Figure Skating

What we learned from the first ISU Skating Awards

Hanyu Yuzuru's status as the hottest property in figure skating was underlined at the awards hosted by Tanith and Charlie White celebrating the best of the sport.

The first ISU Skating Awards, hosted virtually during this time of pandemic-related mayhem, were a huge success.

The 2019/20 season will always have an asterisk next to it, curtailed as it was before the World Championships due to COVID-19, but there was enough action to give the awards meaning and authority.

With few exceptions, the stars of the sport were nominated in six category shortlists decided equally by fans, media, and ISU members casting online votes from 1 December 2019 to 10 February 2020.

One category, the Lifetime Achievement Award, wasn't decided in an online vote, with that honour going to four-time world champion Kurt Browning.

Important figures off the ice were also recognised with Shae-Lynn Bourne named Best Choreographer.

But there's only one place to start...

Hanyu remains the sport's biggest draw

Yes, Nathan Chen may have carried all before him in 2019/20 just as he did the previous season.

But no one draws a crowd like Hanyu Yuzuru.

The double Olympic champion is still figure skating's main attraction and that tag was underlined by him being named Most Valuable Skater.

That decision was made by the six-person ISU jury comprising two-time world pairs champion Eric Radford, world champions Chen Lu, Todd Eldredge, and Ando Miki, five-time European champion Surya Bonaly, and Olympic ice dance gold medallist Tatiana Navka.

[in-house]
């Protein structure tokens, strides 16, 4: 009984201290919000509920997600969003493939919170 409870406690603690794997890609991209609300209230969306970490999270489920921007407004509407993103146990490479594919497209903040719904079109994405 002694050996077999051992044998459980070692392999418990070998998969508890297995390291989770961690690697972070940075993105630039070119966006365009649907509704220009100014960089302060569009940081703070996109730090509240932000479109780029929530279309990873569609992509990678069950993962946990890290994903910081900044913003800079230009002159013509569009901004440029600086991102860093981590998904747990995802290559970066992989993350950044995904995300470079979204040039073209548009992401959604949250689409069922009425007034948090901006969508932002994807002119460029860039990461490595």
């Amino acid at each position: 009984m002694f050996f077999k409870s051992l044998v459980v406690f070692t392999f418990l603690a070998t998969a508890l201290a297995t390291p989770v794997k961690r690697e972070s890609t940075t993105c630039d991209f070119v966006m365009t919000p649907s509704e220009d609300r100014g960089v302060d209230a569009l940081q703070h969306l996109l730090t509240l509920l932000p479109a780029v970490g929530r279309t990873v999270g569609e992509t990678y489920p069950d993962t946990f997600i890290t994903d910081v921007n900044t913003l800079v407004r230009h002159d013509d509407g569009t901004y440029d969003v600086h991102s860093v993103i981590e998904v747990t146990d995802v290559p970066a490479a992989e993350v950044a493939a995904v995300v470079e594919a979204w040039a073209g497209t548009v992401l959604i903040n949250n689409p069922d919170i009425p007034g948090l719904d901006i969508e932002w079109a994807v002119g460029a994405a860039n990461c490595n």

Hanyu's hardcore fanbase - aka the Fanyus - are like nothing else in the sport and can be found queuing up wherever he is competing.

If you want proof, check out what happened when he turned 25 during December's Grand Prix Final in Turin.

Happy birthday Yuzu!

Fans at the Grand Prix Final in Turin wish double Olympic champion Yuzuru H...

It wasn't the best of seasons for the man from Sendai, who was beaten by Chen in that Grand Prix Final before finishing second to Uno Shoma at the Japanese nationals.

But he did complete his 'Super Slam' of major international titles at the Four Continents having reverted to his gold medal-winning programmes from the PyeongChang 2018 Winter Olympics.

Hanyu has talked of his hopes of landing a quad Axel provided he can stay fit, something he has struggled to do in recent years.

Perhaps this pandemic-enforced break can enable him to look after his body, in particular the ankle which has bothered him on and off since a practice fall at the 2017 NHK Trophy.

That could give him the ammunition to close the gap on Chen and then who knows...

Hanyu admitted that he finds the pressure from his devoted fans "sometimes tough" although he tries to "respond to their expectation at a 120-percent level".

Yuzuru Hanyu on the ice after his free skate as the Pooh bears come raining down at the 2019 Grand Prix Final

His American rival simply does not have that hubbub around him, enabling him to be more focused on what he is doing.